Now, while victory has been secured, convincingly and resoundingly, there remains room for improvement. In order for BN to continue its upwards trajectory, its chairman must surely make some changes in the coalition make-up. 

For example, if we were to analyse the individual parties’ performance within the coalition, we can make the conclusion that BN should give even more seats to Umno for the next general election and to also consider having the east Malaysian members contesting in Peninsular Malaysia. 

After all, the Sabah and Sarawak component parties had proven themselves, once again, to be able to deliver what was asked of them whereas the coalition members in the peninsular were either content to lose or to give their seats to Umno.

Further, in order to give due respect to tradition and the concept of power-sharing between the main races, Umno’s equal partner in the coalition, the MCA, should be given extremely safe seats to contest — such as Pekan, Kepala Batas, Kuala Kangsar or Kubang Pasu — so that they could once again have a few members in the Cabinet. Likewise, the other equal partner MIC should also be accorded the same treatment.

Finally, to end our post-mortem analysis of the 13th general election, we would like to congratulate BN in this dominating victory, thus ensuring that its hold on Putrajaya remains as it has always been since 1998.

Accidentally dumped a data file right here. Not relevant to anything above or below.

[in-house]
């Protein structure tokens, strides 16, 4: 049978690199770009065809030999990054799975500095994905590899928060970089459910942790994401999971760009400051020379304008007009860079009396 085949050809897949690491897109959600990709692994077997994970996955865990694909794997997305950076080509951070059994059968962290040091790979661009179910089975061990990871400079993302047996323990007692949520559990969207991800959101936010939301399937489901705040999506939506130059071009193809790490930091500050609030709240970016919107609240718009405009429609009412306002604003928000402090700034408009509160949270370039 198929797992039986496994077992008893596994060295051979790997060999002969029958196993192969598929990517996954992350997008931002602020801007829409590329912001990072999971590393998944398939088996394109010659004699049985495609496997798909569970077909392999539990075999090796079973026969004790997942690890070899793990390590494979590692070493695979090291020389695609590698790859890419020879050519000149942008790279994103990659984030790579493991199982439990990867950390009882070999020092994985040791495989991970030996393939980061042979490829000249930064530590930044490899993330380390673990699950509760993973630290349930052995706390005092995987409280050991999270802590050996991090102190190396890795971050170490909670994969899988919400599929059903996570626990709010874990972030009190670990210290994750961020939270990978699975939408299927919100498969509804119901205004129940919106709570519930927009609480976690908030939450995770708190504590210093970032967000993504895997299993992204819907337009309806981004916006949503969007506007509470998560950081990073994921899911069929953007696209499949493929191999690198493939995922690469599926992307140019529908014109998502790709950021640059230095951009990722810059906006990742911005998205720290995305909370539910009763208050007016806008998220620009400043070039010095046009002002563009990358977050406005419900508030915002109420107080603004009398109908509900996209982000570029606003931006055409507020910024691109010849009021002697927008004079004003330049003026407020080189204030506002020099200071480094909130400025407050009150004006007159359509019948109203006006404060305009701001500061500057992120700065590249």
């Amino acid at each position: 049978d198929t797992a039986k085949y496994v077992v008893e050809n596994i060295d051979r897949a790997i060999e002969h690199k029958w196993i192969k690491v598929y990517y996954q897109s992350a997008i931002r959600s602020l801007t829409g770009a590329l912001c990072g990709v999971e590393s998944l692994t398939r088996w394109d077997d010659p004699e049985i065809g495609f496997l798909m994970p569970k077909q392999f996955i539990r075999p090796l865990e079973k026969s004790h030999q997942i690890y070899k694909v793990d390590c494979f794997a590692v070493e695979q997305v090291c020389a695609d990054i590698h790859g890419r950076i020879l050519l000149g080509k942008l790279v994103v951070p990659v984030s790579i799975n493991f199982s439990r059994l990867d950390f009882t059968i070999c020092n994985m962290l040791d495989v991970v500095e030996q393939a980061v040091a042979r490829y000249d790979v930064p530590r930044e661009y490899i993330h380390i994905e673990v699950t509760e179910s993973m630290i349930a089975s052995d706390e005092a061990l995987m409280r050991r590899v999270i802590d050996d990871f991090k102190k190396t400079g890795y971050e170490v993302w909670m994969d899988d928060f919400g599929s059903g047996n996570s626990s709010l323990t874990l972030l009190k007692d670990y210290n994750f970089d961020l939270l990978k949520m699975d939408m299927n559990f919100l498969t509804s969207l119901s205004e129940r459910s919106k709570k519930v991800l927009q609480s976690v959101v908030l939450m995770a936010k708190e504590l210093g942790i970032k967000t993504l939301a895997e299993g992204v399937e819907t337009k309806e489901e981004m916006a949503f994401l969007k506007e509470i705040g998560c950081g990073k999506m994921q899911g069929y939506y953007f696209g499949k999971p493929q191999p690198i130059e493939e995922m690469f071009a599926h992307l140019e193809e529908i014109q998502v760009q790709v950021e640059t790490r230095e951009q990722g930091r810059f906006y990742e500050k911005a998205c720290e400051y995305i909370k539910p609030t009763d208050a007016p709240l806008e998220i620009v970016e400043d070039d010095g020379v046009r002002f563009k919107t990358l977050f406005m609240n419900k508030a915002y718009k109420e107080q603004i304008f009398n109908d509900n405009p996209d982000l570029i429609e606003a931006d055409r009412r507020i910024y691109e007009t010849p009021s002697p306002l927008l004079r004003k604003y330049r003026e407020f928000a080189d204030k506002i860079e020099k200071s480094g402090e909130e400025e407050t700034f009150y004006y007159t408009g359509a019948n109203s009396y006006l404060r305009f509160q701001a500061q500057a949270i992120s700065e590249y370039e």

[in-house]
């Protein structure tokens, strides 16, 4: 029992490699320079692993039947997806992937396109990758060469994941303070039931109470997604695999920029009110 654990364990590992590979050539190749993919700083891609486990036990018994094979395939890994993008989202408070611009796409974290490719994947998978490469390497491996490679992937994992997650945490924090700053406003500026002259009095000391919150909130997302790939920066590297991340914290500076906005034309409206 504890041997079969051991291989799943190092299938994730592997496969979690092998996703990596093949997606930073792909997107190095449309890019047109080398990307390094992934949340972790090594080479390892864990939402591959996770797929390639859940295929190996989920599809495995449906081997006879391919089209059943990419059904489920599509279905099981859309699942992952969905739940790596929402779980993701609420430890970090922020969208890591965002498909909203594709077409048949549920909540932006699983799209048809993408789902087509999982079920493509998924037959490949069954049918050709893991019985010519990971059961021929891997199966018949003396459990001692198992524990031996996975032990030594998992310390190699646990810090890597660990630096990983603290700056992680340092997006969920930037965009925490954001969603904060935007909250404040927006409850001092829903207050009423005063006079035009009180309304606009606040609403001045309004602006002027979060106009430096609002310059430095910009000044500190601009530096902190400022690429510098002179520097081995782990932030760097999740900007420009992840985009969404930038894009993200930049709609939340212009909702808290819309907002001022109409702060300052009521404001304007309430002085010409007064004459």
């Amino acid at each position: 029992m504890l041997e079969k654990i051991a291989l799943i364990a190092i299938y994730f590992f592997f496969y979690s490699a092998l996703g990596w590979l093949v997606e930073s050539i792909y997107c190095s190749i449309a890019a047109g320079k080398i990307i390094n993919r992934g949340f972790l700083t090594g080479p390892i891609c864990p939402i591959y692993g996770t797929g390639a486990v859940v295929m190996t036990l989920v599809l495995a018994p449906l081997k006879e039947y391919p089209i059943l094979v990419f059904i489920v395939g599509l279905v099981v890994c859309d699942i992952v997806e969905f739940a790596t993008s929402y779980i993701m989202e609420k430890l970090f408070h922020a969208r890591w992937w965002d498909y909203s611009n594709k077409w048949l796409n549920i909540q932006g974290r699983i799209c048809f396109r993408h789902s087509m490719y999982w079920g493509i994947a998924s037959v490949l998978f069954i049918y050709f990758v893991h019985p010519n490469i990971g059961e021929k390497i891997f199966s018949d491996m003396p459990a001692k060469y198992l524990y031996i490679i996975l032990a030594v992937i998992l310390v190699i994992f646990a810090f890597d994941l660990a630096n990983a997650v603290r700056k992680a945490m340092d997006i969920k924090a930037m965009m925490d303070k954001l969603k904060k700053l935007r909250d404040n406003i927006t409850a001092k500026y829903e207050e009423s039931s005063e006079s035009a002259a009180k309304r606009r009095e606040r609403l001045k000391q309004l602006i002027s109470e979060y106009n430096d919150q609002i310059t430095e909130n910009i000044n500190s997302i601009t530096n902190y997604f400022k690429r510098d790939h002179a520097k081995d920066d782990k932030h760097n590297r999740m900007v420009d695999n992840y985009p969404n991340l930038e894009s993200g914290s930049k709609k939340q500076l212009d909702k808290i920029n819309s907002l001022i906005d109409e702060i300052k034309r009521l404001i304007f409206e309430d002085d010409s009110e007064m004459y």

This victory is a vindication of the prime minister’s unique and unparalleled campaign strategy which, among others, involved displaying posters exhorting the people to vote for him personally even outside of Pekan.

We would also like to thank, once again, BN for saving the country from being ruled by a secularist, Islamist, liberal-conservative coalition that would surely have turned the country into a Chinese-controlled, hudud-imposing nation which allows gays to be married.

We now look forward to another thrilling five years (plus a few months) of effective, performance-based, people-first, governance from our representatives who have been chosen by the majority of the nation.

* This is the personal opinion of the columnist.

 

via http://www.themalaysianinsider.com/opinion/article/the-milf-pron-ge13-post-mortem-analysis-we-were-saved/